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Old 09-16-2016, 09:12 AM
 
74 posts, read 99,129 times
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Quote:
Originally Posted by bart0323 View Post
What an ignorant statement.

People survive open heart surgery in one sitting - what's the big deal about a few root canals?

Just because you are getting a lot of work done in one sitting does not mean it will be subpar. I recently finished a case where I placed six implants with bone grafting and sinus lifting in one sitting. I blocked out the appropriate amount of time in my schedule so that we would be able to do a thorough and complete job. Also I did not schedule anyone else, so that patient would have my compete, undivided attention.

Assuming that finances are not the issue, why would you want to come back six different times, take six different times off work,get six different rounds of shots, and deal with six different instances of post-op pain when you can just take one day off, put on your big boy/girl pants (or better yet get sedated), and get it all done at once?
So you've done multiple (more than three) RCs in one appointment?

I can see the appeal of getting it all done at once, but I've met endos who disagree, too. Who's right? I guess some people are more skilled than others, and some RCs are just less complicated and time consuming. But as long as the endo/dentist leaves enough of a window open to complete the procedures, it could be fine.
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Old 09-16-2016, 10:06 AM
 
611 posts, read 518,152 times
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Quote:
Originally Posted by pet1984 View Post
So you've done multiple (more than three) RCs in one appointment? I am a periodontist, so I do not do root canals. However, I know several endodontists and general dentists that do 3+ root canals in one visit. As you said, it depends on the complexity of the case.

I can see the appeal of getting it all done at once, but I've met endos who disagree, too. Who's right? I guess some people are more skilled than others, and some RCs are just less complicated and time consuming. But as long as the endo/dentist leaves enough of a window open to complete the procedures, it could be fine. Absolutely.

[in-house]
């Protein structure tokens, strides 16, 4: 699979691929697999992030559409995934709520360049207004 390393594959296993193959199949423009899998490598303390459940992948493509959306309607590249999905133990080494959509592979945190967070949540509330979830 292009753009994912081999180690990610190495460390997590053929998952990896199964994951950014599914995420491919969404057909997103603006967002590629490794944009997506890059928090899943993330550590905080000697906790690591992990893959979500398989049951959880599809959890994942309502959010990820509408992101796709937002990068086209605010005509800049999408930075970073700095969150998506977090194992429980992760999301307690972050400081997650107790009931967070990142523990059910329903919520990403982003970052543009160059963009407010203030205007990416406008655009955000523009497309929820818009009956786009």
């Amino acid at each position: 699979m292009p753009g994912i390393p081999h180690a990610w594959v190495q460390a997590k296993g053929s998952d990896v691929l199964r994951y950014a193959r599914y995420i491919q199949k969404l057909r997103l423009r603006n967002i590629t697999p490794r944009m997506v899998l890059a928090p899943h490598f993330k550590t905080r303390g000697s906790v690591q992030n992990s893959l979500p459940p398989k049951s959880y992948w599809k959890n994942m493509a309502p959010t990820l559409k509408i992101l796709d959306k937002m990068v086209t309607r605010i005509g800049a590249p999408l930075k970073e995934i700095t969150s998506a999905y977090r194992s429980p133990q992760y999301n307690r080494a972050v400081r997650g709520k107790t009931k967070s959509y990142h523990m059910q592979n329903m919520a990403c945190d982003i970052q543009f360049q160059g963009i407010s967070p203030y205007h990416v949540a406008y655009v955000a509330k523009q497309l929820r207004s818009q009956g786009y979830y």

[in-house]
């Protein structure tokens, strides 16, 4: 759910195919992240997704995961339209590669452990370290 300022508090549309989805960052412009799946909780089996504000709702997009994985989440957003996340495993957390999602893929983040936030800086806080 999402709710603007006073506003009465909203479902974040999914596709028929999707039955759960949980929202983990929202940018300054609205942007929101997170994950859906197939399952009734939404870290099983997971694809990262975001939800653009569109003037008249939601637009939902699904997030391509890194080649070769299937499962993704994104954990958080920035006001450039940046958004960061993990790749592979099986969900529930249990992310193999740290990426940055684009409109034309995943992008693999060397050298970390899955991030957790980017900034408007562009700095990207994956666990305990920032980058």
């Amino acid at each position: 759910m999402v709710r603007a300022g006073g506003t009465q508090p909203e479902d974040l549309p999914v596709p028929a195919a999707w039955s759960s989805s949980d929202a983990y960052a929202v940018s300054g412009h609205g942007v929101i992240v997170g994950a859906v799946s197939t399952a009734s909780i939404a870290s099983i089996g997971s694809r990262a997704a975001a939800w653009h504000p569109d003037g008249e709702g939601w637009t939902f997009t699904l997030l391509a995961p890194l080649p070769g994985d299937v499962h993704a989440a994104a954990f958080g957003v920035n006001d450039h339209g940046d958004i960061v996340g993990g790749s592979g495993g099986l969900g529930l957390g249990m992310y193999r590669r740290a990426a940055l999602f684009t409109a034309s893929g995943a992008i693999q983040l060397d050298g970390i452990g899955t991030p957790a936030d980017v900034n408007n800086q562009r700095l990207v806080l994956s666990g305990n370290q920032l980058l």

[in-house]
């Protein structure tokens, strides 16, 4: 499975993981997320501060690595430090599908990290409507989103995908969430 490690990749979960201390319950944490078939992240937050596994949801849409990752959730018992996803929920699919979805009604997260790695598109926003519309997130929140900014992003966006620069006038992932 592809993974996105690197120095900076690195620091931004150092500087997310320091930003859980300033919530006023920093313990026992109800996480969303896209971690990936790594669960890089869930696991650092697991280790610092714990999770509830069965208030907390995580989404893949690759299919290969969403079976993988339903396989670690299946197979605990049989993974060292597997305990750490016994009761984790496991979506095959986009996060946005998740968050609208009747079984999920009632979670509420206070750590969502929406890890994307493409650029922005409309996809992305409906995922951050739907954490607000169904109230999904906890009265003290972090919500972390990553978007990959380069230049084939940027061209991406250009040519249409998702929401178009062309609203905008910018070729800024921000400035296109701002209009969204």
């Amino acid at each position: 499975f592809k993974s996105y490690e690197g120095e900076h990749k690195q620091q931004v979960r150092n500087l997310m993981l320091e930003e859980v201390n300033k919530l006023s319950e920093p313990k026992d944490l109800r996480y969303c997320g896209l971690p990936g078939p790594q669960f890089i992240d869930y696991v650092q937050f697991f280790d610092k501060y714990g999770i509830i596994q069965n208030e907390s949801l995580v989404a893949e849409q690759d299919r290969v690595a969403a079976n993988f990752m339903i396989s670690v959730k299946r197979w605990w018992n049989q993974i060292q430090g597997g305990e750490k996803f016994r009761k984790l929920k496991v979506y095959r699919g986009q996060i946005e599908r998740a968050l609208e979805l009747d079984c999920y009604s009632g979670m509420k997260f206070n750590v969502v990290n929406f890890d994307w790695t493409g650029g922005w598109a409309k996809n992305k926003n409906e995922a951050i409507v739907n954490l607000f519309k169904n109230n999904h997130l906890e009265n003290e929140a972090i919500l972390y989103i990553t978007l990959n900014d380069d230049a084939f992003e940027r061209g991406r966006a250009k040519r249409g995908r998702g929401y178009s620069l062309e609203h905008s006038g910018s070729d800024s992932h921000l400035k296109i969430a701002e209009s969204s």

.
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Old 09-16-2016, 10:11 AM
 
Location: Sarasota, FL
2,657 posts, read 1,687,977 times
Reputation: 5071
Get a second opinion. Even if you really need the work, there is a question whether six should be done at one sitting.
I could write a book on the number of times that health care professionals -- dentists and doctors -- have tried to rip me off with unnecessary and even dangerous procedures. Just because they have Doctorates doesn't mean they are all honest people.
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Old 09-16-2016, 12:25 PM
 
74 posts, read 99,129 times
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Quote:
Originally Posted by bart0323 View Post
.
As a periodontist, maybe you can help me... I've asked this here before. But, I have some minor pain after having three upper teeth filled almost four weeks ago. Not like sharp pain or anything, more like an obvious awareness now in the tooth with some inconsistent sensitivity to coldness. The amalgam filling(s) squeaked when I chewed on them, and they became more sensitive as a result of that. Plus my jaw is still sore from the work doen. So my dentist filed them down a few days ago after three weeks. In your experience, if you're familiar with high fillings and the problems caused by them, how long does the inflammation take to go away on bigger cavities? My dentist isn't open on Fridays and he closed a few hours early before the official closing time yesterday. I want to say the "pain" isn't as bad now as before, and they don't squeak. Yet I still avoid eating on that side as I don't want to cause further inflammation as it's trying to heal.
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Old 09-21-2016, 03:05 PM
 
350 posts, read 292,183 times
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Quote:
Originally Posted by pet1984 View Post
As a periodontist, maybe you can help me... I've asked this here before. But, I have some minor pain after having three upper teeth filled almost four weeks ago. Not like sharp pain or anything, more like an obvious awareness now in the tooth with some inconsistent sensitivity to coldness. The amalgam filling(s) squeaked when I chewed on them, and they became more sensitive as a result of that. Plus my jaw is still sore from the work doen. So my dentist filed them down a few days ago after three weeks. In your experience, if you're familiar with high fillings and the problems caused by them, how long does the inflammation take to go away on bigger cavities? My dentist isn't open on Fridays and he closed a few hours early before the official closing time yesterday. I want to say the "pain" isn't as bad now as before, and they don't squeak. Yet I still avoid eating on that side as I don't want to cause further inflammation as it's trying to heal.